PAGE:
Whoa. Last night, I passed the 60 page mark. I still have tons to write, and re-write, and re-re-write, and so on, but I’m pretty pumped about it. So pumped, I’m posting this photo, because it’s cute.
I’ve been outlining a screenplay for about six months. Sure, it’s yet another coming-of-age movie about an outcast girl and her BFF, and finding love in high school. But it’s my coming-of-age movie about an outcast girl and her BFF, and finding love in high school, dammit.
It’s very loosely based on me and two of my best friends in high school. Last month, I sat across a table from my dude BFF, and laughed uncomfortably until I could actually say the words: “I’m writing a screenplay about…us.” Then I continued to ask him horrific questions about going to the prom and losing his virginity. Believe me, I want to barf just thinking about it. But it’s my duty as a writer to do these things.
What I think has been most gratifying about the outlining experience has been that my story has evolved to be so much richer than my original concept. The characters are bigger than just Michelle and her girl BFF ogle the varsity soccer team to pass the time, and she wanted to go the prom with her dude BFF. That’s where my concept started, but it’s so much bigger now, thankfully.
But now I’m FINALLY in the writing phase, and I’m obsessed with my screenplay. It’s all I can think about. If I’m not actually paying attention at my 9-5 job, I’m thinking about punching up lines, and figuring out sharper plot points. I practically run home so I can start breaking a new scene before dinner. I lose sleep at night because I keep dreaming about scenes, which causes me to wake up with a million thoughts racing through my mind, until I somehow eventually back asleep…and my husband accidentally smacks me in the face with a pillow.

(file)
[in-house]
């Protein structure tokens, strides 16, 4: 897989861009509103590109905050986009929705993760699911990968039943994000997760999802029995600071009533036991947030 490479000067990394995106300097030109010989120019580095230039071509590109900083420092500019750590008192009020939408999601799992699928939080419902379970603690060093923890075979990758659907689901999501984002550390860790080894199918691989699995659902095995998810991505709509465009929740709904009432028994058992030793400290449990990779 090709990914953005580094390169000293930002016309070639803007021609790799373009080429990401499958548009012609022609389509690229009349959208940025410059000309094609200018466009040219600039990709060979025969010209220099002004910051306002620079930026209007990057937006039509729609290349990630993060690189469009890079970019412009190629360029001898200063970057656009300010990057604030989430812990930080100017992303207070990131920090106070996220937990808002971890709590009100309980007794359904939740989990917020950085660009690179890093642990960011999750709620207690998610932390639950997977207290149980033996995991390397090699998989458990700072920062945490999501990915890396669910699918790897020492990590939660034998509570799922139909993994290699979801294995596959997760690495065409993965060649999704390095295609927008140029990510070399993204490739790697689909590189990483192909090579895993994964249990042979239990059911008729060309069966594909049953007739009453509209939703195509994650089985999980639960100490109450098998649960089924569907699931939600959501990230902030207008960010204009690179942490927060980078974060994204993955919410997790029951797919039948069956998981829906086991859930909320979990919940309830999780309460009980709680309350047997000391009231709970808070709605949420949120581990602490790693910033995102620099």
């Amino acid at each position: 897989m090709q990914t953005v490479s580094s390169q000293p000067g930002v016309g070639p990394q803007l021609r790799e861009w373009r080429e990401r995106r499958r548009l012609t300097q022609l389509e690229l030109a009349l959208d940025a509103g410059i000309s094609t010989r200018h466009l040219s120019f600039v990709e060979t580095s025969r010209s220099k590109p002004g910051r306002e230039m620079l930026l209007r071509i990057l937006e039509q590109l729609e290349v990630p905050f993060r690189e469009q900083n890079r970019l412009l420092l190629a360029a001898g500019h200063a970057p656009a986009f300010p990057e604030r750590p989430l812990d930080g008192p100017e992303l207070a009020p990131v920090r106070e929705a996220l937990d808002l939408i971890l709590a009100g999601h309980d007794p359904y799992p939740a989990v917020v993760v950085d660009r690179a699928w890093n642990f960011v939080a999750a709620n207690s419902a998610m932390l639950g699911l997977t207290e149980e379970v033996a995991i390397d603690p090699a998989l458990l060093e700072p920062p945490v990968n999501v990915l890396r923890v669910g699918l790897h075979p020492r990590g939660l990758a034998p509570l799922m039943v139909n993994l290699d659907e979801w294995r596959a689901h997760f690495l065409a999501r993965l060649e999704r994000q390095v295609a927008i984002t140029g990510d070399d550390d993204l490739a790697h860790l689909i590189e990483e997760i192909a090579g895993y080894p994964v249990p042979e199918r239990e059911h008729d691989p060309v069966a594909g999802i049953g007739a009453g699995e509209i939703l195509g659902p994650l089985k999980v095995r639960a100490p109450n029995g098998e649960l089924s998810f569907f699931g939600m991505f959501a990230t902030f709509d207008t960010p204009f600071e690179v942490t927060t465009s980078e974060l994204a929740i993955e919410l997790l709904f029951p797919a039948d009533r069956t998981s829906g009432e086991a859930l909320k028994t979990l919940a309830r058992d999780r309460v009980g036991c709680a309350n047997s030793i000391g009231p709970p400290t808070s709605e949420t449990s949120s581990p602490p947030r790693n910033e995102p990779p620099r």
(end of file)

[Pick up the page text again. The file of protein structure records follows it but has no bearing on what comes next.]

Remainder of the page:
Writing is not easy. I know this because I write all day at work. But there’s something about this that makes me want to sit in a cave for three days, not eat, not sleep, not even pee, until I finish writing this. But alas, there’s work. There’s dinner. There’s my stupidly human need to urinate. Oh well.
Universal purchased a spec script for Grim Night. The premise, according to THR:
Grim Night’s conceit is that one night every year, strange creatures attack Earth and kill thousands, targeting different place[s] with no one knowing why. The story centers on a family in small town America that gets attacked and has to defend themselves.
The concept itself sounds fairly enticing. But interestingly, the teaser-trailer for the spec also made the rounds:
It had me wondering whether this was a trend in the spec market?
Upon recommendation from a writing colleague, I picked up a book — you know the type. The kind of book that is supposed to help guide you through the trials and tribulations of being a writer. The kind of book that will give you great insights into the world of scribedom, and helps you hope that one day, you too will be a paid laugh-maker, scream-inducer, or tear-jerker.
OK, to many people, being a Production Assistant on a small-scale, pro-bono PSA is really not a big deal. But for me, it was a big freaking deal because it was the first time I got to actually work on a set. I’ve been to tapings and shoots before, but this was the first time I actually got to do stuff like schlep pieces of scenery, or arrange the fruit on a craft services table.
Two weeks ago, I finished an amazing program, the UCLA School of Theater, Film and Television’s Professional Program in producing. My 50+ classmates and I were met with a fairly rigorous schedule: 7 p.m. to 10 p.m., four nights a week, for 10 weeks. Personally, I didn’t go to film school, unlike quite a few of my classmates. This IS my film school. So I was pretty grateful to learn as much as possible, despite the fact that I was exhausted half the time.
At the end of 10 weeks, my UCLA two-subject notebook is now filled, cover to cover, with notes, lecture quotes, budgets, handouts, lists, diagrams, and reminders. I cannot fully encapsulate the things I learned — – it was a good amount of information — but here are the things that stick out to me, looking back.